• Okay, so, hear me out. The Race Face Chester pedal has a street value around $50USD. It has a polycarbonate pedal body of appreciably shallow thickness featuring metal pins on a sizable surface area. You won’t reliably find a pedal with a large platform and metal pins for much less than that. The Chester (or something very, very similar for a similar price) offers ubiquitous distribution and will be sold at any brick and mortar store that provides a comprehensive selection of platforms to its patrons. A solid toe-clippable platform/quill pedal, the kind this product is designed for, will be available for $25-40USD depending on branding (Wellgo vs XLC vs All-City, etcetera). As a salesperson, I see little value in upselling a customer with this product when I could just pick up some Chesters and say “Or, you could just spend $5-$15 more and have a pedal that just sticks to your feet without flipping it over.” As a savvy consumer, I can only see this being an appealing product if one is still rocking the stock pedals on a hybrid that cost $10 aftermarket and one wants some marginal foot retention benefits while spending as little money as possible. There was a time when not clipping in was a choice between polycarbonate BMX pedals that were a half inch thick($20-40), old school trail/DJ pedals (~$80-120), pedals and toe clips and straps($40-200), or buying clipless shoes and pedals($100-???), but those times are past, and there really isn’t a rational reason for this product to exist on the market. I appreciate that this dude had an idea and worked it out, however I can’t really see what niche this product fills or why the market would benefit from another option when plain ol’ platforms (be they MKS classics or aggro trail pedals), BMX pedals with FGFS straps, or clipping in with cleats covers all the bases from economy-class to race-oriented.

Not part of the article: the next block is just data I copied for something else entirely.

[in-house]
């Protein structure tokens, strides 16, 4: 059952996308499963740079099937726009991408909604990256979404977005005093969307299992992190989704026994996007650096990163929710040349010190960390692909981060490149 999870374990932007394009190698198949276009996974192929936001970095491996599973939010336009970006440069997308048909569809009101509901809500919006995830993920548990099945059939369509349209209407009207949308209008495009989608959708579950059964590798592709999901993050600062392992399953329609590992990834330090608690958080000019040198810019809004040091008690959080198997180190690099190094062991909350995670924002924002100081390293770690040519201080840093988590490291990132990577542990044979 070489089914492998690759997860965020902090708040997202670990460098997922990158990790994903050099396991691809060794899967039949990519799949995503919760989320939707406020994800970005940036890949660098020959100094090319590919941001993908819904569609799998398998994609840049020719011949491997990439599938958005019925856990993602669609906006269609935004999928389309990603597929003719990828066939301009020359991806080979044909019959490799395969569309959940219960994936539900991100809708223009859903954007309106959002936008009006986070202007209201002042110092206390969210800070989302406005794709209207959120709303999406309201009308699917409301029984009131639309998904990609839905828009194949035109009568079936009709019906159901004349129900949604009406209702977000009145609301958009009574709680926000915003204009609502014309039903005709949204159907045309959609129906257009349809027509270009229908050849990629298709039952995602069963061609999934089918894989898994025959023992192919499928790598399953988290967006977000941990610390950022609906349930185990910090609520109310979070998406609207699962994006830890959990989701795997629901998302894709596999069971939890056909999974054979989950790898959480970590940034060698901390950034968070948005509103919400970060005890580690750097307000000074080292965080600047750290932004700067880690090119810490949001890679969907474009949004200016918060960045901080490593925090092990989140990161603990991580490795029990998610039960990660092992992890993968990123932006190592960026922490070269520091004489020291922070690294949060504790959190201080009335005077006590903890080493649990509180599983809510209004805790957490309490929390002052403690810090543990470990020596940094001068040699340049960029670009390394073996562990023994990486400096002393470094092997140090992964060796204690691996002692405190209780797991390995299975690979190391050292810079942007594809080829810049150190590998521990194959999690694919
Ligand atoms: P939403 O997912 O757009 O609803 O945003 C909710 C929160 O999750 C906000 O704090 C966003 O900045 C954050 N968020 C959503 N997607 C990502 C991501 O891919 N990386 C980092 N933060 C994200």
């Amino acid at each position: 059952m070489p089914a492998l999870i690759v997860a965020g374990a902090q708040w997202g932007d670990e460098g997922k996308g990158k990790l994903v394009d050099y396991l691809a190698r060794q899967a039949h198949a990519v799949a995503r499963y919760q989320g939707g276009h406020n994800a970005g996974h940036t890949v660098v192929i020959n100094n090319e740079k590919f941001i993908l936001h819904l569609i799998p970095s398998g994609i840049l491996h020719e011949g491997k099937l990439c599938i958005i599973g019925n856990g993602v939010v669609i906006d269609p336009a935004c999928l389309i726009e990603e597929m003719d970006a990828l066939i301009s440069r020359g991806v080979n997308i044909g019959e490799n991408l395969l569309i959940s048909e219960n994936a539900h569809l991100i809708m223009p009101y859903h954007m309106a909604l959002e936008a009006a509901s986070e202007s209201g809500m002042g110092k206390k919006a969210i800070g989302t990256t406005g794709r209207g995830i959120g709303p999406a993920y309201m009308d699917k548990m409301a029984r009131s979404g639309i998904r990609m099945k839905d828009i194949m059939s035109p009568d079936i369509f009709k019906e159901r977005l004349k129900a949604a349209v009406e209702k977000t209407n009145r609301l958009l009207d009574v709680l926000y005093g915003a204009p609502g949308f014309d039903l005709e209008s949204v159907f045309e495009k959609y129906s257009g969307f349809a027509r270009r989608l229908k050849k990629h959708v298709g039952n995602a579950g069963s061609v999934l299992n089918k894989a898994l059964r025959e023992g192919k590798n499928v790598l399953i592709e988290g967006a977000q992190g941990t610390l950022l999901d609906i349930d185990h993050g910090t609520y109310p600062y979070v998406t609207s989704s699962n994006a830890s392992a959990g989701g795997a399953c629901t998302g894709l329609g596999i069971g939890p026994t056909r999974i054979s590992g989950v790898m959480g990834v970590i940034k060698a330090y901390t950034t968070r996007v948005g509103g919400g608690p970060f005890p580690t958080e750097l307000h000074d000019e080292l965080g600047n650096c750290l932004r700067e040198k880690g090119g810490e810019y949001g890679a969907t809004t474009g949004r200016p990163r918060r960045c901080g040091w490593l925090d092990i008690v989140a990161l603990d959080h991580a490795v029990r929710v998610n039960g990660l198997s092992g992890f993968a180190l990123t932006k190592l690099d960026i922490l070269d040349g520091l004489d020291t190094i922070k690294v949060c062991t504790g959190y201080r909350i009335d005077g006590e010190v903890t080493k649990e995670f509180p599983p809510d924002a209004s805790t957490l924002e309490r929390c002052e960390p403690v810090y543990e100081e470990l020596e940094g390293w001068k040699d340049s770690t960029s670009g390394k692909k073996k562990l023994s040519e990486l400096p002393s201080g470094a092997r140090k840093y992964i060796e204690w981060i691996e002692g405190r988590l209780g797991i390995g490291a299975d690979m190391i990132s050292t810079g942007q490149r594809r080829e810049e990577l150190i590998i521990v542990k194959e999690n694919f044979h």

• Plain old platforms do not offer the pedaling efficiency for road biking commuting. This solution is to enable pedaling efficiency with the benefit of wearing your sneaker running work shoe or whatever you have your feet in. Short triathlon rider has emailed me requesting 2 sets for his Tri-bike and Mtn bike. These holsters perform as well as cleats in my pedaling performance.